Is Left Playing Into GOPs Hands by Calling for Benson to Resign?

March 23, 2012
By
Michael Buck /Stock Photos

DENVER – It’s not often that ProgressNow Colorado and Jon Caldara agree on anything, but on one issue they’re in perfect political harmony: Bruce Benson must go.

ProgressNow Colorado launched an online petition campaign Thursday urging Benson to resign as president of the University of Colorado, faulting the Republican bigwig of “fulfilling our worst fears when we opposed his appointment in 2008.”

Specifically, the group accused Benson of presiding over steep tuition hikes, pushing pay raises for top university executives, and raising $1 million to fund a conservative visiting scholars program, which ProgressNow referred to as “conservative affirmative action.”

“It’s time for Bruce Benson to stop mismanaging the University of Colorado, to stop rewarding cronies, and to stop using the university to elevate his personal politics. It’s time for Bruce Benson to go,” said Joanne Kron, executive director of the left-wing advocacy group, in an email to supporters.

Jon Caldara, president of the free-market Independence Institute in Golden, said he enthusiastically supports ProgressNow’s effort, although not for the same reasons.

A former chair of the Colorado Republican Party, Benson was the state’s most vigorous and effective conservative fundraiser before taking over as CU president four years ago. Since then, he has all but ceased his advocacy for Colorado Republicans and conservative organizations.

“He didn’t cut way back on his fundraising activities, he completely eliminated his fundraising activities,” said Caldara. “As a guy who has repeatedly hit him up for money, I can tell you he has stopped all his politically related fundraising. And he’s been very upfront about that.”

Losing Benson to academia has left a gaping funding void that conservatives have struggled to fill. While Benson’s wealth pales in comparison to that of Colorado Democratic rainmakers Tim Gill and Patricia Stryker, Benson was the guy “who could make 10 phone calls and get 10 checks for $10,000 each,” Denver pollster Floyd Ciruli has said.

“Let me completely and wholeheartedly support ProgressNow’s efforts to get Bruce Benson out of the CU president’s office and back to the private sector so that he can fundraise like a banshee for conservatives,” said Caldara.

Eager as they are to see Benson back in political-fundraising mode, conservatives nonetheless disagree with ProgressNow’s characterization of his ivory-tower tenure. The visiting conservative scholars campaign was launched in 2007, a year before Benson arrived, and the $1 million came from private donors other than Benson.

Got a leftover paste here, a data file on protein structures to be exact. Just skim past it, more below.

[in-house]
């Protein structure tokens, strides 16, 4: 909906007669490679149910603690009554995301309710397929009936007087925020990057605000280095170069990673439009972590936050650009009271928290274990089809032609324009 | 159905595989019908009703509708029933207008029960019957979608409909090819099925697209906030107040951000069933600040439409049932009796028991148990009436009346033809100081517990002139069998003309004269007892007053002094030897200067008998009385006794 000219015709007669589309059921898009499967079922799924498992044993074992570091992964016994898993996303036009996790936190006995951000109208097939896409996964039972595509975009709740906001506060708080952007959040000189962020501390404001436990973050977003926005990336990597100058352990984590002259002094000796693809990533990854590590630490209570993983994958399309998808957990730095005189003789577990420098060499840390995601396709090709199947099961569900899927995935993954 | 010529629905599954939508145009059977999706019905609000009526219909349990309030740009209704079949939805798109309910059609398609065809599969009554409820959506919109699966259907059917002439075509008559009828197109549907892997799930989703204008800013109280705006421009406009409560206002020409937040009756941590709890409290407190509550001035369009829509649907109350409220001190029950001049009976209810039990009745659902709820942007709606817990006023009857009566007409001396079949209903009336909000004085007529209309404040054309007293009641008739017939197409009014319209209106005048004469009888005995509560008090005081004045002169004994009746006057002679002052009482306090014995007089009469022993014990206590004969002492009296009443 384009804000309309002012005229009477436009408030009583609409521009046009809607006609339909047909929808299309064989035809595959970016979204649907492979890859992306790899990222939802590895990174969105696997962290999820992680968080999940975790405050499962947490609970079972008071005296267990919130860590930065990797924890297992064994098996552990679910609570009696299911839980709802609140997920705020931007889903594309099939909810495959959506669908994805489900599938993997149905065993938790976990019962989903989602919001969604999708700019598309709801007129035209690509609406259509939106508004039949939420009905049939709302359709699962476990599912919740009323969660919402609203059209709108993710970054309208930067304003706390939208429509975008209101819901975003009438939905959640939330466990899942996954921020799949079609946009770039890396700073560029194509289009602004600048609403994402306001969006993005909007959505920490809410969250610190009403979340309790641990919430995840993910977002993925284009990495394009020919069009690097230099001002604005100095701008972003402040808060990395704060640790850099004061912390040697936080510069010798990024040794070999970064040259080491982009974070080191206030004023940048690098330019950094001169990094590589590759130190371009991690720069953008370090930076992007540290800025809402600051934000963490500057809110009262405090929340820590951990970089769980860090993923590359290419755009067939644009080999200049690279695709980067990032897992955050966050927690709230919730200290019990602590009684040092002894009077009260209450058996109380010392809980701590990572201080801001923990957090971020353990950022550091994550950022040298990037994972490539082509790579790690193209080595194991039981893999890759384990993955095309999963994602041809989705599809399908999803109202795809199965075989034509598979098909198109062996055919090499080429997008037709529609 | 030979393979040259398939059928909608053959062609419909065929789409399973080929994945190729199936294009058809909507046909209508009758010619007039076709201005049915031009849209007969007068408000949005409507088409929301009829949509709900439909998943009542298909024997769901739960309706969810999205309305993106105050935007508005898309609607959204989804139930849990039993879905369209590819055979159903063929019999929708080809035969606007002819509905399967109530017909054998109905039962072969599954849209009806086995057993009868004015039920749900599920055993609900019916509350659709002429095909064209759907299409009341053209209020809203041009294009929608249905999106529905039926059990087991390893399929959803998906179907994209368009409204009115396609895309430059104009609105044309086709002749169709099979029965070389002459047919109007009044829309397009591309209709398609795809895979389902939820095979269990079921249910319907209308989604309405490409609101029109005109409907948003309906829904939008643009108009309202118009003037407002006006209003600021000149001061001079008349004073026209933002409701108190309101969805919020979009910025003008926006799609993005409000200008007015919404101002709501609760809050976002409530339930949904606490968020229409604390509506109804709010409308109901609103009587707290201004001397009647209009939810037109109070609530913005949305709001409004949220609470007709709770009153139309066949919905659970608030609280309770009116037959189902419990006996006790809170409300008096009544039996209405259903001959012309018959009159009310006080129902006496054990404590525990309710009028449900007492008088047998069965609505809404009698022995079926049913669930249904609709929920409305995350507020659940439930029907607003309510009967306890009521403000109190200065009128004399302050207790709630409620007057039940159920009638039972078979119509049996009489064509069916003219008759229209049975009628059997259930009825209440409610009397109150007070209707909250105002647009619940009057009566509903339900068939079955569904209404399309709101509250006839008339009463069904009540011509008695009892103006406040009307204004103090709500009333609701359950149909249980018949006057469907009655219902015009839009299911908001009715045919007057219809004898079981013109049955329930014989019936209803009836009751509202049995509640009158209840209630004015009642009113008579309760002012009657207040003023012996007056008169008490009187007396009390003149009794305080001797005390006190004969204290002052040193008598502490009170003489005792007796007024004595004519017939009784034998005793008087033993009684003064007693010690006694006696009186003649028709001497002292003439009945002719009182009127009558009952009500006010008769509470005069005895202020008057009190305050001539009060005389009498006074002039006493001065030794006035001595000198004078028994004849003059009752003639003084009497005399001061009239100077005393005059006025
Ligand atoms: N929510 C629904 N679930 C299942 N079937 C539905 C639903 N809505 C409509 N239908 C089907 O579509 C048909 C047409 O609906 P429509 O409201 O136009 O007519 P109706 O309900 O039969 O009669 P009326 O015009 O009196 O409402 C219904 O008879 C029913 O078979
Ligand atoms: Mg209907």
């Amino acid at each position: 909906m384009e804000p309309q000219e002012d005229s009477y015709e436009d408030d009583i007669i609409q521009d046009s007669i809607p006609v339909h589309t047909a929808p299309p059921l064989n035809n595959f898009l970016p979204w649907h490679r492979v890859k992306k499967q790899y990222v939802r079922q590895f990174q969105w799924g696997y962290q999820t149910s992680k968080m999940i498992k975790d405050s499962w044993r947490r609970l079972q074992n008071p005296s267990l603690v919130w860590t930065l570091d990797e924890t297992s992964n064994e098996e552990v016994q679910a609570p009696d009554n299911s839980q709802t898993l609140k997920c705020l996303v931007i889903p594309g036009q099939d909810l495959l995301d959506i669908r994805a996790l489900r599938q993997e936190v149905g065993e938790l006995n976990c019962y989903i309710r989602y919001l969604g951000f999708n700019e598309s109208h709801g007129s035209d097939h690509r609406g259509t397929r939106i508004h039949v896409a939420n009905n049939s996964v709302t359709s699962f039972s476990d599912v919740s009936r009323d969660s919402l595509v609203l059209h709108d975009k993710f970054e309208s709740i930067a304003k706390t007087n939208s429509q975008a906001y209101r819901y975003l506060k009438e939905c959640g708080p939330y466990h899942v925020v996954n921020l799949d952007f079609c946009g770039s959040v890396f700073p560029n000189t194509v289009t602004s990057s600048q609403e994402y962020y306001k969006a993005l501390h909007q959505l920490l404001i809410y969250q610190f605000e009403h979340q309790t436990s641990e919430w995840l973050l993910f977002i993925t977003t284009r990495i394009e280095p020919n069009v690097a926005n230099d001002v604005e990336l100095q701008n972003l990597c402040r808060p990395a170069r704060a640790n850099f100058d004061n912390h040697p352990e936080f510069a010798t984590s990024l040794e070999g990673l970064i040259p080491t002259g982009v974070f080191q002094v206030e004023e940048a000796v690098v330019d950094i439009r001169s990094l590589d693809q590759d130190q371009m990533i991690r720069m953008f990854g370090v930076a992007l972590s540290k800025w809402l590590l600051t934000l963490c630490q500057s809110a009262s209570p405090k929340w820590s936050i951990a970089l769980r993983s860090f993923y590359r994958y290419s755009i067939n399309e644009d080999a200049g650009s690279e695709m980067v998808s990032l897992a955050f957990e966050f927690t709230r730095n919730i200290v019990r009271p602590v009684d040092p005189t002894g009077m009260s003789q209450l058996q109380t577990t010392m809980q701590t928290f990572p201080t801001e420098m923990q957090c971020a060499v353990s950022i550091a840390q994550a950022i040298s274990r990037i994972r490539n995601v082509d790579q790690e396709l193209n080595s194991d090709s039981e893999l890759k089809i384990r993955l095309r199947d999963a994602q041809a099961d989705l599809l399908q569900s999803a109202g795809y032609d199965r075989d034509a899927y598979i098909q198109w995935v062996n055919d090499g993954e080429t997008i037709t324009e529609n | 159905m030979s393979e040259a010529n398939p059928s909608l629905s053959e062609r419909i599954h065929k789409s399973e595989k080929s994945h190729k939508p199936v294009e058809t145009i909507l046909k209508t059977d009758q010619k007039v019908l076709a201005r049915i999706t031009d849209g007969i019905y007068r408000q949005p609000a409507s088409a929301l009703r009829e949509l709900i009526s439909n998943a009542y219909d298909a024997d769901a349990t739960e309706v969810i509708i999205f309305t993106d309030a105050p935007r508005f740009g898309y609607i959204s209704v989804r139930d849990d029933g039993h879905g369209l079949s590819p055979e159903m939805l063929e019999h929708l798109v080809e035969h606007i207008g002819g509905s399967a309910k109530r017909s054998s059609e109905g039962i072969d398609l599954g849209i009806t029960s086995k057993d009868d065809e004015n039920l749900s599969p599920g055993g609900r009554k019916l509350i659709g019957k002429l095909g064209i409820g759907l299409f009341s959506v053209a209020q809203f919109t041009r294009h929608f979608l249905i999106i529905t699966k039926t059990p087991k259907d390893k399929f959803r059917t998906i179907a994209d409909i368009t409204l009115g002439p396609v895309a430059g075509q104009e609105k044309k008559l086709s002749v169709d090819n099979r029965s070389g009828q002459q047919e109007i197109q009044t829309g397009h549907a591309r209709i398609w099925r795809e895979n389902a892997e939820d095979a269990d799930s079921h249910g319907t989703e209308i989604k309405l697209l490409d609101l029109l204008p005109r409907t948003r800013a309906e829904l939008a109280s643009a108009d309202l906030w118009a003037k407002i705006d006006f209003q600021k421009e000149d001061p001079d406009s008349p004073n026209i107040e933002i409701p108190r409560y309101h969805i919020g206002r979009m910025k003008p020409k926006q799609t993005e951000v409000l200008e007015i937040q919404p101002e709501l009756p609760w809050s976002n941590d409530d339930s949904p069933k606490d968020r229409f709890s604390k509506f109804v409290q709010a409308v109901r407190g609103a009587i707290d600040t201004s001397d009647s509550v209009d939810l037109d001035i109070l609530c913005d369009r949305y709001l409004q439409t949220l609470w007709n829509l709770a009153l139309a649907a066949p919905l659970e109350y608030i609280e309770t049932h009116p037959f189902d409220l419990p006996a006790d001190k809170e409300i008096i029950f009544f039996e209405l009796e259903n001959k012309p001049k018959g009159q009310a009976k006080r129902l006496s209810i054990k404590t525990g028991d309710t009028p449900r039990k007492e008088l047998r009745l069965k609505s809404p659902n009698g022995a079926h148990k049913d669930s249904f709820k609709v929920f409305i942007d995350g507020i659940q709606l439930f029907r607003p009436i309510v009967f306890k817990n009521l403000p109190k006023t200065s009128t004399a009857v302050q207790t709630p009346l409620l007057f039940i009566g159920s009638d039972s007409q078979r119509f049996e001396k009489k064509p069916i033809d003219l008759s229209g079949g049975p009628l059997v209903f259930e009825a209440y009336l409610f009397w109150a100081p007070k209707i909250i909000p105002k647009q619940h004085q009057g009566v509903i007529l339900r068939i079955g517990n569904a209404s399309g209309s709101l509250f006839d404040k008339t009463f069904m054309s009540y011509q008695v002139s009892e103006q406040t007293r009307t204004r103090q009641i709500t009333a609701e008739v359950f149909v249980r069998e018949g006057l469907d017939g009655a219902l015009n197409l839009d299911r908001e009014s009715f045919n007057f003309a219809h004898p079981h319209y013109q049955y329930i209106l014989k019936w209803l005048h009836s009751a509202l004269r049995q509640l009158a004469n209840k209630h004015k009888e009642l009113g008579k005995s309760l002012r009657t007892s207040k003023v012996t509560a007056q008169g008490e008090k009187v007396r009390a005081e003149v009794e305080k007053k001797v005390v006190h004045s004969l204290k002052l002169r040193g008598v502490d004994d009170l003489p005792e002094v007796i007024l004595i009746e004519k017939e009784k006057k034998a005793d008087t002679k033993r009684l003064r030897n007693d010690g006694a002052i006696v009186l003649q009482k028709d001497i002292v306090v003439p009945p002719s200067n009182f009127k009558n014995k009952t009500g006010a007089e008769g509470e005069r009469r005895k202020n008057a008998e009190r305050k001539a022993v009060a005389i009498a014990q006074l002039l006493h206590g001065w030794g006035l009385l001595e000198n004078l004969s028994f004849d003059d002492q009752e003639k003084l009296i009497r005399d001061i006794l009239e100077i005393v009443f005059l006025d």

CU spokesman Ken McConnellogue flatly denied ProgressNow’s claim that Benson was somehow responsible for the conservative scholars effort.

“He was not actively involved in the fundraising, so their assertion is not correct,” said McConnellogue.

While tuition at CU has increased far in excess of the rate of inflation, Benson’s defenders point out that same is true of virtually every university and college, and has been for decades. Tuition and fees at CU are actually lower than those at other nationally ranked state universities, and its administrative costs are 44 percent below those of comparable schools, said McConnellogue.

Tuition and fees have risen as the state’s share of funding has declined. The state is slated to contribute $139 million to the CU system next school year, or 5.7% of its annual $2.8 billion operating budget, ranking Colorado 49th out of 50 states in state funding for resident students.

Benson has helped offset the drop in state support by working his fundraising magic. During his four years as president, CU had its best four years of fundraising in school history, raising $213 million last year. The university recently reached $1.1 billion toward its multi-year goal of raising $1.5 billion as part of its “Creating Futures” campaign.

Benson came under fire last week for approving raises for CU executives, notably a $49,000 increase for Chancellor Phil DiStefano, at a time when students are facing tuition hikes. Benson said that he made a mistake in hiring DiStefano at a salary well below what most university chancellors earn, and that he was attempting to bring him in line with the national average.

ProgressNow called the pay hikes a “major scandal,” and while Benson himself acknowledges the timing was bad, his supporters argue that his contributions to the university have far outweighed the dollar amount of the raises.

“All that’s happened on his watch is that we’re had our four best years of fundraising, record years in research funding, record enrollment, and strong graduation rates,” said McConnellogue. “So their fears to me are unfounded.”

If ProgressNow does succeed in ousting Benson, Caldara has a suggestion about a suitable replacement.

“Let’s bring in Tim Gill as president of CU. It’s not like CU could get any more liberal,” said Caldara. “And please get Bruce Benson out of CU and get him fundraising again for conservatives.”

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